As the snow begins to melt and we finally put the 2013-14 winter behind us, many growers and consultants alike are beginning to venture out to their winter wheat fields to assess winter injury. Though it is premature to make any rash decisions, here are a few considerations for assessing your spring 2014 winter wheat stands.
1. As you look across your wheat landscape, vibrant green patches will be interspersed with drab brown areas. The brown areas do not necessarily indicate those plants are dead.
Growers and consultants can either reassess in a week or pull plants from the field and place in warm environments. Milk houses and kitchens work perfect. Root regrowth will appear from the crown and will appear as vibrant white roots as shown below.
If plants do not recover, the critical threshold for turning over a field is 12 to 15 live plants per square foot. Below this threshold is an automatic replant. For more detailed information on assessing winterkill, please view Wheat Stand Assessment, Winterkill Yield Loss, and Nitrogen Application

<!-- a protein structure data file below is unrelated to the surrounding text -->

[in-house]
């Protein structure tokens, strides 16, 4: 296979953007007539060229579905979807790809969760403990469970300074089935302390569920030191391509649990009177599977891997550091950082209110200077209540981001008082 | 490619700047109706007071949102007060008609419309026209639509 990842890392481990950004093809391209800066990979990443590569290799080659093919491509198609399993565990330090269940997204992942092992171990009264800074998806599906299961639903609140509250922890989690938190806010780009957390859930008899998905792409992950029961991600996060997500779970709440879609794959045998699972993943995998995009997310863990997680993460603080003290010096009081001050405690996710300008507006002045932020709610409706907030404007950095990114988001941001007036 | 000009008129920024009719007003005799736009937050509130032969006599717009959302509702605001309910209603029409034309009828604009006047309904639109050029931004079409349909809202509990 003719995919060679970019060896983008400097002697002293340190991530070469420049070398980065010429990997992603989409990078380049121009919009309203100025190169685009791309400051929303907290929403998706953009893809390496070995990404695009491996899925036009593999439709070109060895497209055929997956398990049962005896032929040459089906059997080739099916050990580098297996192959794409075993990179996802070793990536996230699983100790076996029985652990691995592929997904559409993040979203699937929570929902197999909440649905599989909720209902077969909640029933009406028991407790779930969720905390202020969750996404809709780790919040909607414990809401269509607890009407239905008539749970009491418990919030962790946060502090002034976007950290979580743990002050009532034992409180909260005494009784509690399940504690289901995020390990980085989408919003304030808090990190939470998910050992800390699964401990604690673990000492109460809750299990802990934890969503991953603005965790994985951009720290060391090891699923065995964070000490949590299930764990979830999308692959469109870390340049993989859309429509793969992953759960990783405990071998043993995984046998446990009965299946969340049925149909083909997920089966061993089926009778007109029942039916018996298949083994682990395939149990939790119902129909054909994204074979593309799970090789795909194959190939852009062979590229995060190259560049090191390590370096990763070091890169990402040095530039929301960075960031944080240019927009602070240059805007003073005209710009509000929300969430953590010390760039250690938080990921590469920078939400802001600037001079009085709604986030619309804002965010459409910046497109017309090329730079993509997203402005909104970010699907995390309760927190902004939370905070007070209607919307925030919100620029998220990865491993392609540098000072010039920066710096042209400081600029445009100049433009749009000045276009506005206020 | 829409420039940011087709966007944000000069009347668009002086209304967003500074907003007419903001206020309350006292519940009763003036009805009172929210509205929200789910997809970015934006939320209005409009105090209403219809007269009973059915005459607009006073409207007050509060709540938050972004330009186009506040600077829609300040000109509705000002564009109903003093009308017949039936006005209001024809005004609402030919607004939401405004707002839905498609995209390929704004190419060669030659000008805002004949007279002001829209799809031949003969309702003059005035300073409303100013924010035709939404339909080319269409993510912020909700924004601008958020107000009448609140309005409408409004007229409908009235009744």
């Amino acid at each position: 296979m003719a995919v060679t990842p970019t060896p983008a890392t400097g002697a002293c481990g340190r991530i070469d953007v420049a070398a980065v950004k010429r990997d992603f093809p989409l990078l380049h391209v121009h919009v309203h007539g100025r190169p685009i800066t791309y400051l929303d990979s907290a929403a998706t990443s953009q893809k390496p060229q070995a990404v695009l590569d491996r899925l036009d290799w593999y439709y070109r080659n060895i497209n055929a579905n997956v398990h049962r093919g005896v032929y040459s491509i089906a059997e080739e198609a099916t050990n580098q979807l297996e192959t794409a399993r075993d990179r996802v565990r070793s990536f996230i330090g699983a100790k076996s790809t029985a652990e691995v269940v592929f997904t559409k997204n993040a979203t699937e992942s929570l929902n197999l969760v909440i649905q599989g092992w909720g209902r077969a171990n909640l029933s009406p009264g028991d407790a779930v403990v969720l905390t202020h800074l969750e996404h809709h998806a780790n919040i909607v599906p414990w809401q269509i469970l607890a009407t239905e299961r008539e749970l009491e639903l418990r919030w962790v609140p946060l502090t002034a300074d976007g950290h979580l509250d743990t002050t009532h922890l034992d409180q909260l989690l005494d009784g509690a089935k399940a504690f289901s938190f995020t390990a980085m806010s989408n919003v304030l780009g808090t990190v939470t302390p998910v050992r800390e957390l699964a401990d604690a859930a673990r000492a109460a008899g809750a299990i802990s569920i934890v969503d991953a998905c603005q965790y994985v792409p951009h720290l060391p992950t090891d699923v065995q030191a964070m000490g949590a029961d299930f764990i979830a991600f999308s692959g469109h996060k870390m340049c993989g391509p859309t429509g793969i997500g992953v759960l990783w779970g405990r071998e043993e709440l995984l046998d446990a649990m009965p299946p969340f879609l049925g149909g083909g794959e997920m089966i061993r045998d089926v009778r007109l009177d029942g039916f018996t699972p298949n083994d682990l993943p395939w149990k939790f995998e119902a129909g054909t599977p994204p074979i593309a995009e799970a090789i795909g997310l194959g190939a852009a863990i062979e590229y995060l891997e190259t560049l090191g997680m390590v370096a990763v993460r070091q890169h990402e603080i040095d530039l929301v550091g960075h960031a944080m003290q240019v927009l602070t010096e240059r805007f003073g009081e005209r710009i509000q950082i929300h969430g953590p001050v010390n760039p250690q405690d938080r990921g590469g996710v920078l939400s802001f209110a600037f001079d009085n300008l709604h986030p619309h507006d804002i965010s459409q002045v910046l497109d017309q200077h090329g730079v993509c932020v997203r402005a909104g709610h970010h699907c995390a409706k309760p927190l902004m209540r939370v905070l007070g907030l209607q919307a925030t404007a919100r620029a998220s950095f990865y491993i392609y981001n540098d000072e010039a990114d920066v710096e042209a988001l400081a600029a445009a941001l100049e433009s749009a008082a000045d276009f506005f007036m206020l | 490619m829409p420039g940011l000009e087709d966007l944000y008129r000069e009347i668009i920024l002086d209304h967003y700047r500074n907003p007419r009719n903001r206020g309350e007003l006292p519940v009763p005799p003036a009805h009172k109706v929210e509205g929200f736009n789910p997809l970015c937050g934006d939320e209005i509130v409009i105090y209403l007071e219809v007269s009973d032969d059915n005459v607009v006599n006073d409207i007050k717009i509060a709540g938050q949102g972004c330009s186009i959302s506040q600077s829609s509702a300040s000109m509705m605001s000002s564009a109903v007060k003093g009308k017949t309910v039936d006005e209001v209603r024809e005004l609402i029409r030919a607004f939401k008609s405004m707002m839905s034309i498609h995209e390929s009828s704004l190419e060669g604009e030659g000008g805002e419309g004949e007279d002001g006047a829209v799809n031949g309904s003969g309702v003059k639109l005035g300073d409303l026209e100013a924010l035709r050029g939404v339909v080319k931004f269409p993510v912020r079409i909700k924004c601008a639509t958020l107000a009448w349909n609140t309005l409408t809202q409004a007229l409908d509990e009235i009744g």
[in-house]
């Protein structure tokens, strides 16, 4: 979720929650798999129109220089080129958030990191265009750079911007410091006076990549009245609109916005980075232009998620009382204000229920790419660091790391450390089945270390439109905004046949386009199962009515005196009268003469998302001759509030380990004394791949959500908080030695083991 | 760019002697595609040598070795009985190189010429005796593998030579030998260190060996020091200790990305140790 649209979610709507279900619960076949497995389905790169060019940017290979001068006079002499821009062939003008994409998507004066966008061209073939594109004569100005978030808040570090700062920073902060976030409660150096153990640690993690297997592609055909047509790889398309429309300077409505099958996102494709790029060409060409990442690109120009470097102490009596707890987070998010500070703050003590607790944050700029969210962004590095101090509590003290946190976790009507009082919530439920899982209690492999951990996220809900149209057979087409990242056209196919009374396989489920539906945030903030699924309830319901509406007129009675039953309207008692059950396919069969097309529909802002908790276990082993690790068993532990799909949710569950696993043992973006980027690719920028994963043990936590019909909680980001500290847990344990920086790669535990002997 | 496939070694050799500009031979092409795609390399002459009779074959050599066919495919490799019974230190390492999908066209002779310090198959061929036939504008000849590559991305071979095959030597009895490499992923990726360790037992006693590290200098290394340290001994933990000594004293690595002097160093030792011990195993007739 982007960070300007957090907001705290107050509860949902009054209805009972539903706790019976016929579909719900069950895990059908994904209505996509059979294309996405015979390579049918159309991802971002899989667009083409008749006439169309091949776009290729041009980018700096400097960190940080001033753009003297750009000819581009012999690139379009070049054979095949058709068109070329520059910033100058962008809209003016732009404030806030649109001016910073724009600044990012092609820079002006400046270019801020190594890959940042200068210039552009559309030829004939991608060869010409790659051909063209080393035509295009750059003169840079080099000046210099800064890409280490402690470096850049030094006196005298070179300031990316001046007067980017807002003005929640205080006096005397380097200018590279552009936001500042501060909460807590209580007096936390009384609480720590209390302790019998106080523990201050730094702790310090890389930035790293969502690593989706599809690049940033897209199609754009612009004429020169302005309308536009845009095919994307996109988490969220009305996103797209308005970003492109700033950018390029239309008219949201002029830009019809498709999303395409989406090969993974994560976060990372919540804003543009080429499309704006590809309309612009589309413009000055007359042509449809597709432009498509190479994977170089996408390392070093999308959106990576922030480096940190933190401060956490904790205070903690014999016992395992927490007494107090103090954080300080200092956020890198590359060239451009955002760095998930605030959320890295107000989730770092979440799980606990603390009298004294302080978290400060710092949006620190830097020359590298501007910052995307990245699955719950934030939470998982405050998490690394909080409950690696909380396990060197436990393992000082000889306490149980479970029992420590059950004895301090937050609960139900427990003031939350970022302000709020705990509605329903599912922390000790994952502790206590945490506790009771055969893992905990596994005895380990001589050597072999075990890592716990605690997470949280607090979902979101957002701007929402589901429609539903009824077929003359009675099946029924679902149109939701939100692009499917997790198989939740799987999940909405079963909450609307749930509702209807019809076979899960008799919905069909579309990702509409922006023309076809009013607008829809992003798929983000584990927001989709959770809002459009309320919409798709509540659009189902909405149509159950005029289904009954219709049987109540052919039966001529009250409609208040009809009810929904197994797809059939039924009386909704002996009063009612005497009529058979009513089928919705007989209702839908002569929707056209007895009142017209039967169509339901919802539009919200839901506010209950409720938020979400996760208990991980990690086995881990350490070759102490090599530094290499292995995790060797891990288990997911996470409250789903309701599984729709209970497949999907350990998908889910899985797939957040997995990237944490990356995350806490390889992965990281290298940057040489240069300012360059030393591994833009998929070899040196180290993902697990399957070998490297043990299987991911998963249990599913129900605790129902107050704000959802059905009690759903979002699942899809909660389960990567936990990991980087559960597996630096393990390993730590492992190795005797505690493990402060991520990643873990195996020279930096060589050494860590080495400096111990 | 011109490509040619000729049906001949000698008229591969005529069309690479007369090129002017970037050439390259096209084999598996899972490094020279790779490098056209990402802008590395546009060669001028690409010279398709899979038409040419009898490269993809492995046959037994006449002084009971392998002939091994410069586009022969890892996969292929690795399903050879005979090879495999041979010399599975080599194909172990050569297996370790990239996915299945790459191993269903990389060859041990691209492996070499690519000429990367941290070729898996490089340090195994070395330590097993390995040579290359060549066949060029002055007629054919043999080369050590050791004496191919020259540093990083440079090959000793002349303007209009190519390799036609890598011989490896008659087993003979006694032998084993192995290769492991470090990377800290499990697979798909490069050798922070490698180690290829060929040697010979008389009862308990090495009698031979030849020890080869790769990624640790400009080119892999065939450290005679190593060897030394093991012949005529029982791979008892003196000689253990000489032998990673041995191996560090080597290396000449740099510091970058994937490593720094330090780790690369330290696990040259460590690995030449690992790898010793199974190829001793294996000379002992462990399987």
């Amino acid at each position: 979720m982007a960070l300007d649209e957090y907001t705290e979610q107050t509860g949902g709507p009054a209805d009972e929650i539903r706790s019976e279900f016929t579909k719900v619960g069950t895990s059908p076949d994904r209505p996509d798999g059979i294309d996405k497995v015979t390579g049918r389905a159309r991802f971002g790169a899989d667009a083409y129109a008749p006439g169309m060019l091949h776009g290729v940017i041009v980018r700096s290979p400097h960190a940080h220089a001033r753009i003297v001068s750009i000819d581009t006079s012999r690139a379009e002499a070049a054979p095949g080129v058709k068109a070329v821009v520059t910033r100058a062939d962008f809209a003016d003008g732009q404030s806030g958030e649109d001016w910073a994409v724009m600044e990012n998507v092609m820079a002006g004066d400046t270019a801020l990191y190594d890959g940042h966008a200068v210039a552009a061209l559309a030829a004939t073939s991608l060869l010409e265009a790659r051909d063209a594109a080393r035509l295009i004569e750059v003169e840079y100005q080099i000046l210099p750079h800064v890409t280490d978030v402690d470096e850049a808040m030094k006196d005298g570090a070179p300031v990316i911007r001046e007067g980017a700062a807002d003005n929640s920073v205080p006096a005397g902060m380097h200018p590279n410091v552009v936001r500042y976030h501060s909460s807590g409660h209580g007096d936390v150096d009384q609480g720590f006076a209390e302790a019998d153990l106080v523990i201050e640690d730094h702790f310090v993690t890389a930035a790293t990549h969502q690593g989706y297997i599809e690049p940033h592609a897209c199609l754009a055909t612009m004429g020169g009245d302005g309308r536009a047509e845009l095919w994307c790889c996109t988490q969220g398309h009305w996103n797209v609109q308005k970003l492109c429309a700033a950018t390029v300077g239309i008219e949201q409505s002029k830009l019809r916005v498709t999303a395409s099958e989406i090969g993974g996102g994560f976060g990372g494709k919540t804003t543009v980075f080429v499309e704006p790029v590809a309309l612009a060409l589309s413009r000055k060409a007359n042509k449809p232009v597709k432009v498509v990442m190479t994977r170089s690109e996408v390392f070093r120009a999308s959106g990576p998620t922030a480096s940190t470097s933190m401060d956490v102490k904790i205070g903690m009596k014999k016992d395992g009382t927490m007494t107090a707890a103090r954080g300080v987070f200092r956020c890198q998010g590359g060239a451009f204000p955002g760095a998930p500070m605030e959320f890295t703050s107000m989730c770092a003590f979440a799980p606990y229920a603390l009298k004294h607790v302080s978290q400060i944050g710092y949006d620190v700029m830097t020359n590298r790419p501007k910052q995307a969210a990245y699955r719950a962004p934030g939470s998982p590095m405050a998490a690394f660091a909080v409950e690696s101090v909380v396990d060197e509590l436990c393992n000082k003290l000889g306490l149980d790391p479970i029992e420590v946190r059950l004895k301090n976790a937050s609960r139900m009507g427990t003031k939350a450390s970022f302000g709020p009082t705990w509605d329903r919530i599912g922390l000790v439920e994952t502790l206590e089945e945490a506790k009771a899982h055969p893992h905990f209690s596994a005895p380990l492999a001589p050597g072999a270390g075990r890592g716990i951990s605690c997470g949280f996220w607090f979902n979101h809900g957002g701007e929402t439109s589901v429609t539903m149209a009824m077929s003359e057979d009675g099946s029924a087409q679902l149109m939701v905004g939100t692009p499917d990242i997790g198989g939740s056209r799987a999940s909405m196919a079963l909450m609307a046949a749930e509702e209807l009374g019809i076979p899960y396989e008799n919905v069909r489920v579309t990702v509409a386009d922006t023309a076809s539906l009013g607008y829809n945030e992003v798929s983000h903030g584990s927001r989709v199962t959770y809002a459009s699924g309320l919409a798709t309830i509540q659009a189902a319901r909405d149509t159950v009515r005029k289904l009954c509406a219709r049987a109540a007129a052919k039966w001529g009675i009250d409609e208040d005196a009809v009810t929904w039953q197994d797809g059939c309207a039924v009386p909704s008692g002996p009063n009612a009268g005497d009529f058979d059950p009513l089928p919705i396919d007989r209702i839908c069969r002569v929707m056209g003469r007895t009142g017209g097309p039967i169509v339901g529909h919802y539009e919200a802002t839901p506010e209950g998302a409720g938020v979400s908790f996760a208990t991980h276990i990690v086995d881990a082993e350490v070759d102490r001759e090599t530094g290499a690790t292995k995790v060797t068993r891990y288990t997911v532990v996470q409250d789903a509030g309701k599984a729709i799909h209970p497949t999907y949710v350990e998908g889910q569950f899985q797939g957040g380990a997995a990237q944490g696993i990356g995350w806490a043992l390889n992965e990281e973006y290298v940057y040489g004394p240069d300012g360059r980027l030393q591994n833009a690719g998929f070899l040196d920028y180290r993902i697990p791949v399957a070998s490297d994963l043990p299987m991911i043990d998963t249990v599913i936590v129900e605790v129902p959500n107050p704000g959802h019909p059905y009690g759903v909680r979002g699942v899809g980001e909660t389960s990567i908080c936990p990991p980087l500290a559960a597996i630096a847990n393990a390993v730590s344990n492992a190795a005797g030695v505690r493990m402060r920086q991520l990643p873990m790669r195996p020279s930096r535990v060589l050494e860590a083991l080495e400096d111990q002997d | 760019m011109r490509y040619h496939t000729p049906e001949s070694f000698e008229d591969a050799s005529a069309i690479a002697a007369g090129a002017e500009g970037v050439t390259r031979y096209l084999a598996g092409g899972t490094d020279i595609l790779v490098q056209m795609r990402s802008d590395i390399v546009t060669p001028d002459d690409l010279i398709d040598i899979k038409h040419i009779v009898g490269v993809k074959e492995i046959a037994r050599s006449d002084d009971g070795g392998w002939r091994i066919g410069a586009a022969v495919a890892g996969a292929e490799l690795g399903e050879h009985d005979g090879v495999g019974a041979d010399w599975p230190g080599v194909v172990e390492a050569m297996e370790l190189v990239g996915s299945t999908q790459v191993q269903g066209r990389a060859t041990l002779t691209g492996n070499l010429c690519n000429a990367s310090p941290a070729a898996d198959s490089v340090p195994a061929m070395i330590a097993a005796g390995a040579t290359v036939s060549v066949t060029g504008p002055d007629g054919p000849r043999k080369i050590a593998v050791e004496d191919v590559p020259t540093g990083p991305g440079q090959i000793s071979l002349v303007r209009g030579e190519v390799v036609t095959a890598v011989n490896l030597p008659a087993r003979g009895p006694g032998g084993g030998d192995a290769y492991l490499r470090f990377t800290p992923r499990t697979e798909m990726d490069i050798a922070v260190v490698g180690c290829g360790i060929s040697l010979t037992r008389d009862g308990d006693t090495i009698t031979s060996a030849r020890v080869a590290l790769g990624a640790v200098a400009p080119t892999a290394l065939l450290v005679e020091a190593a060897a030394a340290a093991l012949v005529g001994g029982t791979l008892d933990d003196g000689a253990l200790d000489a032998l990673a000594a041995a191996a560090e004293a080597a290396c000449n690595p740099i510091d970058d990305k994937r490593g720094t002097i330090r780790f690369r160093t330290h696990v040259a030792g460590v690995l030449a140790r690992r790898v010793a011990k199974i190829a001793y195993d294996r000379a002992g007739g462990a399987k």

2. Evaluate tiller number and make the N timing decisions. It’s important to remember that the functional purpose of spring N is to: 1) Stimulate tillering, and 2) Provide crop nutrition. If ample tillering (> 70 tillers per square foot) has occurred growers can delay N applications up to pre-joint (Feekes 4-5; Zadoks 30). This practice will aid in minimizing early spring N loss. Applications of N made after this growth stage may lead to wheel track damage.
If growers have < 70 tillers per square foot it is important to get across those fields as soon as possible to minimize yield loss due to low tiller/head counts. For more information on tiller counts and spring N timing please view the YouTube video entitled: Wheat Stand Assessment and Nitrogen Timing.
3. Lastly, remember that wheat grain in itself is only part of the revenue you capture with winter wheat. The price of winter wheat straw remains strong so please consider that revenue stream before any replant decisions are made.